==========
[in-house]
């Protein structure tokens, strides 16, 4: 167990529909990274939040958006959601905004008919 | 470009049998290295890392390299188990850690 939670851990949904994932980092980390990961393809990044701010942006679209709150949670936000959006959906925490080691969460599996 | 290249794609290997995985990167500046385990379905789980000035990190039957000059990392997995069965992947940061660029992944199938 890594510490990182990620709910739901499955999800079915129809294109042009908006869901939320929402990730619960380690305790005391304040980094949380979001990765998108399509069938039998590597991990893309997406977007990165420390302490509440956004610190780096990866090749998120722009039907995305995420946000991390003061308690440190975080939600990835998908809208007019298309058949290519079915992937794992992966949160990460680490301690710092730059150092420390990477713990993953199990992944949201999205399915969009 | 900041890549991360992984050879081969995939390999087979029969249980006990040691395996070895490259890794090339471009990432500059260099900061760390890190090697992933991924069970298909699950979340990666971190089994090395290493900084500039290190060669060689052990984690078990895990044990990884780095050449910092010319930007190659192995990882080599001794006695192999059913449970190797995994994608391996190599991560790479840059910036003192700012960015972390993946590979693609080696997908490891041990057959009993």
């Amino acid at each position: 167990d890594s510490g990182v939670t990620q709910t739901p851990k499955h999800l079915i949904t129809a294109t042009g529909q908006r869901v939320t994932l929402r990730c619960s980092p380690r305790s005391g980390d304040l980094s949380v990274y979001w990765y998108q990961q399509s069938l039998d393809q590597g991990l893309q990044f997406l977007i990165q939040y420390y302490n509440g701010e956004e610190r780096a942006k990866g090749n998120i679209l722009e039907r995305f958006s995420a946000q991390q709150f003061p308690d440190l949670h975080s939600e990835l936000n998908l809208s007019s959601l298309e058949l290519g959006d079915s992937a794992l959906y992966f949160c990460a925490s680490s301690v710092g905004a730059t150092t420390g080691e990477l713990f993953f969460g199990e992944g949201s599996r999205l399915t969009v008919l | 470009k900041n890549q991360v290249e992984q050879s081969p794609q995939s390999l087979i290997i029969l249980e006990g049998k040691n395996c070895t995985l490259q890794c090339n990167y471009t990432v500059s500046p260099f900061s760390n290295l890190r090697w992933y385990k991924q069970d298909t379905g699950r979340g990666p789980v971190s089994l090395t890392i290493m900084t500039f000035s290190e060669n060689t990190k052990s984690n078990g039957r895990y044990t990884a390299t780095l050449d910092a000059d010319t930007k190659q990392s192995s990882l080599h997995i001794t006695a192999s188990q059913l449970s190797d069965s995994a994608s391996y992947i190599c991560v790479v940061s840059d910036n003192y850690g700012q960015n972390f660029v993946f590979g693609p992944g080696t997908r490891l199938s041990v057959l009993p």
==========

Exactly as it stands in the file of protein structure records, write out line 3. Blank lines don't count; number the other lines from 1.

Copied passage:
């Amino acid at each position: 167990d890594s510490g990182v939670t990620q709910t739901p851990k499955h999800l079915i949904t129809a294109t042009g529909q908006r869901v939320t994932l929402r990730c619960s980092p380690r305790s005391g980390d304040l980094s949380v990274y979001w990765y998108q990961q399509s069938l039998d393809q590597g991990l893309q990044f997406l977007i990165q939040y420390y302490n509440g701010e956004e610190r780096a942006k990866g090749n998120i679209l722009e039907r995305f958006s995420a946000q991390q709150f003061p308690d440190l949670h975080s939600e990835l936000n998908l809208s007019s959601l298309e058949l290519g959006d079915s992937a794992l959906y992966f949160c990460a925490s680490s301690v710092g905004a730059t150092t420390g080691e990477l713990f993953f969460g199990e992944g949201s599996r999205l399915t969009v008919l | 470009k900041n890549q991360v290249e992984q050879s081969p794609q995939s390999l087979i290997i029969l249980e006990g049998k040691n395996c070895t995985l490259q890794c090339n990167y471009t990432v500059s500046p260099f900061s760390n290295l890190r090697w992933y385990k991924q069970d298909t379905g699950r979340g990666p789980v971190s089994l090395t890392i290493m900084t500039f000035s290190e060669n060689t990190k052990s984690n078990g039957r895990y044990t990884a390299t780095l050449d910092a000059d010319t930007k190659q990392s192995s990882l080599h997995i001794t006695a192999s188990q059913l449970s190797d069965s995994a994608s391996y992947i190599c991560v790479v940061s840059d910036n003192y850690g700012q960015n972390f660029v993946f590979g693609p992944g080696t997908r490891l199938s041990v057959l009993p």